This from last week’s Ipsos-MORI poll
What’ll Dave going at some point do to Lynton’s campaign plan?
The latest Ipsos-MORI like leader like party ratings illustrate what is very common when it comes to public views of Cameron and his party: Invariably unlike the other party leaders he is a net asset securing better numbers than the Conservative party.
In fact it is often quipped that what voters want is a LAB government led by David Cameron.
So yesterday’s comments in the BBC interview look set to be the first big surprise of the campaign. The question is whether this will play against the Conservatives or not? Will those ready to vote for the blue team because of their view of Dave be more reluctant to do so? Or could it have the opposite effect because him going brings the prospect of a Boris-led party that much closer. The London Mayor, of course, has better ratings than any of them.
The Tories have long seen the negative views of Ed Miliband compared with Cameron as a big plus and something they believe will give them the winning proposition when people cast their votes.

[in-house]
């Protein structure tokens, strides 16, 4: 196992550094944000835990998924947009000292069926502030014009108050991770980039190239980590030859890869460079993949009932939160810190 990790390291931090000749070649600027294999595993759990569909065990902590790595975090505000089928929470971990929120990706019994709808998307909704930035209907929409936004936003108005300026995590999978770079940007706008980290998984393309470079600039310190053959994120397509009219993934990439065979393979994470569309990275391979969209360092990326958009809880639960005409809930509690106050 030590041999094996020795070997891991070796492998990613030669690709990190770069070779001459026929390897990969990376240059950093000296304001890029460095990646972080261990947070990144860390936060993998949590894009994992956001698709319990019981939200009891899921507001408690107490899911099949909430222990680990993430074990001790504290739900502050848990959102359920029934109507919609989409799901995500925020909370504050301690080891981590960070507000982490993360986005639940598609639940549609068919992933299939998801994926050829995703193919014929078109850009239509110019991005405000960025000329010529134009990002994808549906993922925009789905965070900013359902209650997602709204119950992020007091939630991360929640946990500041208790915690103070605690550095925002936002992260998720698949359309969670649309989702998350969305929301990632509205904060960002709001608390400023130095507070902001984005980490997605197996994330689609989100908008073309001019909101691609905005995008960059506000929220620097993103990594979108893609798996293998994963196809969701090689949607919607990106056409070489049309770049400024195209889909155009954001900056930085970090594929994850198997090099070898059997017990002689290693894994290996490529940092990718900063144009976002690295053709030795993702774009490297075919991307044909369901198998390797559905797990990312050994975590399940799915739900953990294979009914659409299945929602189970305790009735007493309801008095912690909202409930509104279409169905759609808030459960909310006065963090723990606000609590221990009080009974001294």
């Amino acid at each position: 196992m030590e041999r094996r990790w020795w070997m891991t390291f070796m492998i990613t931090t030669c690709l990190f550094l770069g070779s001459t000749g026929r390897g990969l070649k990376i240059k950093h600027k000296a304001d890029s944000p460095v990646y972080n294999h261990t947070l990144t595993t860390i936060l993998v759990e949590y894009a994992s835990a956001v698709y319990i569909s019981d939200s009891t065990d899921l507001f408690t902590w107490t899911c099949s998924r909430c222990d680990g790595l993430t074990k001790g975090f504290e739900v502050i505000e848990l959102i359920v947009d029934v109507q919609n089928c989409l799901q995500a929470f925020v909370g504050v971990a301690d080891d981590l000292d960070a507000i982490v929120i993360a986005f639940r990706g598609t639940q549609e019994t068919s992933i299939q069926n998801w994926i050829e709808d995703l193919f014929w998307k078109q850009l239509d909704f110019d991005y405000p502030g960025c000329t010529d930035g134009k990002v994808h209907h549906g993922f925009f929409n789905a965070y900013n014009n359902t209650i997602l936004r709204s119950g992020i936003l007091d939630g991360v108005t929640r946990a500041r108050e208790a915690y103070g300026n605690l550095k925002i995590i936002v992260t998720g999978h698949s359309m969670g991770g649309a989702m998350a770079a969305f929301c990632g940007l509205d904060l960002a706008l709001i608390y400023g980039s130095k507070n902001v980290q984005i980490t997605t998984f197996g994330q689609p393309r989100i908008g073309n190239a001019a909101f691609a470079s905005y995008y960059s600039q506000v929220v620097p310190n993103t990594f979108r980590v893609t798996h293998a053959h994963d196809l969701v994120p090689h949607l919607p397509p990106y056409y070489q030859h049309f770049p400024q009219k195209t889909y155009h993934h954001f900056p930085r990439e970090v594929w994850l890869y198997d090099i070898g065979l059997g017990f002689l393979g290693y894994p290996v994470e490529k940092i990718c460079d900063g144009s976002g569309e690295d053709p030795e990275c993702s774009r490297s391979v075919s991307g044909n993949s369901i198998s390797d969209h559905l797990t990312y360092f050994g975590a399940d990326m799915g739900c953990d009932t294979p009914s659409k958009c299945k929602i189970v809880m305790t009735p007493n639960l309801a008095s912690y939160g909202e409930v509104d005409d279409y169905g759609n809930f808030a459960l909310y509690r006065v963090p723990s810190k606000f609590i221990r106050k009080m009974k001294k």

It is no secret that this is a central plank of the Lynton Crosby campaign. The fact that Dave’s now said he’s going might just take the edge off.
- You only have to look at the mass of Dave-centred glossy literature being pushed through letter boxes in the key marginals at the moment to realise how important Cameron is to the campaign.
This is all hard to determine but no doubt it will play a key part in the first of the big leaders’ set pieces – the grilling by Paxman on Thursday night.